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Toronto Sunrise

Nikon D800, 1/80 sec., f/22, ISO 100, 70mm

Nikon D800, 1/80 sec., f/22, ISO 100, 70mm

Even though I’ve been going out on several Toronto sunrise shoots these past few months, they never bore me. Each one is different and unique in their own way. Even if the skies are clear with no clouds to reflect the sunshine, seeing that first light come up above the horizon is reason enough to wake up at 5am and drive to the lake.

The morning I took this Toronto sunrise, I thought nothing of it. It wasn’t the most dramatic of sunrises as the sun just came up with no spectacular showing of colours. There were no clouds to reflect the lights, and the water was surprisingly calm with no swans or ducks. I took a few random shots anyway hoping to get some sort of memory from the day. I’m glad I caught the birds in the sky as that adds a little more to the picture.

A few days later, I came back to this photo only to realize that it was a rather nice looking sunrise picture with the right amount of sun spikes, perfectly positioned behind the trees, emitting that warm sunrise glow. After tweaking some colours and cleaning the image up, I have to say it’s one photo that I’m really happy with.

The takeaway here is that even if you think you didn’t come out with something good on a shoot, don’t discount all of your photos just yet. Wait a few days and let your photos “marinate,” as I mentioned in this previous post. When you see your photos after a few days later, you’ll see them in a new light, so-to-speak, and will appreciate it differently.

Composition dilemma

When post-processing a photo, deciding on the proper composition is key in creating the feel of an image. You can evoke different feelings for the viewer based on where the horizon is placed within an image, or where the subject is placed within the frame.

Nikon D800, 1/800 sec., f/8.0, ISO 100, 70mm

Nikon D800, 1/800 sec., f/8.0, ISO 100, 70mm

This photo is pretty interesting as I could have gone a number of different ways in terms of placing the horizon and placement of the subject.

I decided to place the horizon on the top third of the image because it then allows us to get more intimate with the water by seeing more details of the water. Further, the water in the foreground acts as a guide for our eyes to move towards the paddler. Had I placed the horizon on the bottom third of this picture, like in the image below, I wouldn’t have achieved the same effect.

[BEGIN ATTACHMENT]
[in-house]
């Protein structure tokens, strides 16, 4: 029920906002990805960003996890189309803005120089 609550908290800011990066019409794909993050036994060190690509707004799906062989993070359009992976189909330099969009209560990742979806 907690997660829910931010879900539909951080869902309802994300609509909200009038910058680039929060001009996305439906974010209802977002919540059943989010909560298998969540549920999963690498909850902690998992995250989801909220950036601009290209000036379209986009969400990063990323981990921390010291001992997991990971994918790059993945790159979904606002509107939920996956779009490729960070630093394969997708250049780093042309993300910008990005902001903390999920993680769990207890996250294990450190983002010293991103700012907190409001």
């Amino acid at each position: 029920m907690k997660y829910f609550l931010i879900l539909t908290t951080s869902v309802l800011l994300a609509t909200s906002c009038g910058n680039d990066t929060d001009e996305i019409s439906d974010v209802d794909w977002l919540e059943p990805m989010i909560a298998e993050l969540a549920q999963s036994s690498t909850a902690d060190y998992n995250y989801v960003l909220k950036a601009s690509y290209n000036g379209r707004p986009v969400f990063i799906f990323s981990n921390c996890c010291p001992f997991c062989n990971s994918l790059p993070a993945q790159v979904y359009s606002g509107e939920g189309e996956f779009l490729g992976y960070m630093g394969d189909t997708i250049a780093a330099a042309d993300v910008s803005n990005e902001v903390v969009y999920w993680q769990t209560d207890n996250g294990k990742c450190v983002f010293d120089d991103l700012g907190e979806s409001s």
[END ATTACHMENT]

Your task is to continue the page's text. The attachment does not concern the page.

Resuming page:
Placing the paddler directly in the centre of the frame can also change the mood as well. I have her centred which balances things throughout the entire photo. If I placed her one-third from the left edge of the frame, we would get more negative space on the right, allowing our eyes to head directly to the subject.

Nikon D800, 1/800 sec., f/8.0, ISO 100, 70mm

Nikon D800, 1/800 sec., f/8.0, ISO 100, 70mm

Can you feel the difference between the two images above? With the horizon in the bottom third of the photo, we get an open view of the sky, making the entire landscape look more grand and spacious.

There’s not really a right or wrong way about this; it’s just a matter of what you’re trying to achieve in the photo.

The takeaway here is to always be conscious about the cropping of your photo. You may not think about it, but what you include or take away when cropping a photo will make a big difference in how people interpret the image.

Before and after editing of a sunrise photo

It’s World Photography Day today so I shared with the people on Periscope some of my editing techniques for one of my sunrise pictures that I took earlier this week. This post is a follow up to that broadcast where I changed a regular looking RAW image into one with vibrant colours to match what I witnessed in front of me.

Nikon D800, 1/8 sec., f/18, ISO 100, 165mm

Nikon D800, 1/8 sec., f/18, ISO 100, 165mm

Bringing the photo above into Lightroom, I envisioned in my mind what I wanted out of this particular photo. I wanted the silhouette of the Toronto skyline to be against the bright orange-red-yellow colour of the sunrise. This was easily achieved by tweaking some of the tonal curves, white balance, and sharpening enough to further accentuate the edges of the skyline against the smooth sky. I tried to not over-edit the photo as it can easily become unrealistic this way. The final image is below.

Nikon D800, 1/8 sec., f/18, ISO 100, 165mm

Nikon D800, 1/8 sec., f/18, ISO 100, 165mm

For those of you who are interested in seeing this live demonstration, please feel free to catch the replay here on my Katch page: www.katch.me/theSmaku.

The video is embedded below as well.

The view at the edge of the Scarborough Bluffs Park

I frequent this place every so often when someone I meet wants to see something unique in Toronto. It’s a little far away from where I am, but I don’t mind going here because I find something new and interesting to shoot here whenever I come.

The last time I went, I decided to do something different myself by walking as far as I could on to the narrow ledge. While this may not seem as daunting as it looks, it’s quite the opposite—especially on the way back!

Nikon D800, 1/1250 sec., f/4.5, ISO 100, 145mm

Nikon D800, 1/1250 sec., f/4.5, ISO 100, 145mm

With a mind of an explorer, I often like to go places to get that best shot. Clearly in this case, I wasn’t thinking as I went on to the ledge with my full gear in my backpack, and I was carrying my Nikon D800 with a 70-200mm f/2.8 in my hand! I didn’t go all the way to the edge like this adventurous person here, but I did go just about 2-3m away from the edge. That was far enough for me to be able to take the photo I was after. It wasn’t until I finished taking my photo and realized, I couldn’t easily turn around standing up because my backpack kept shifting its weight on me.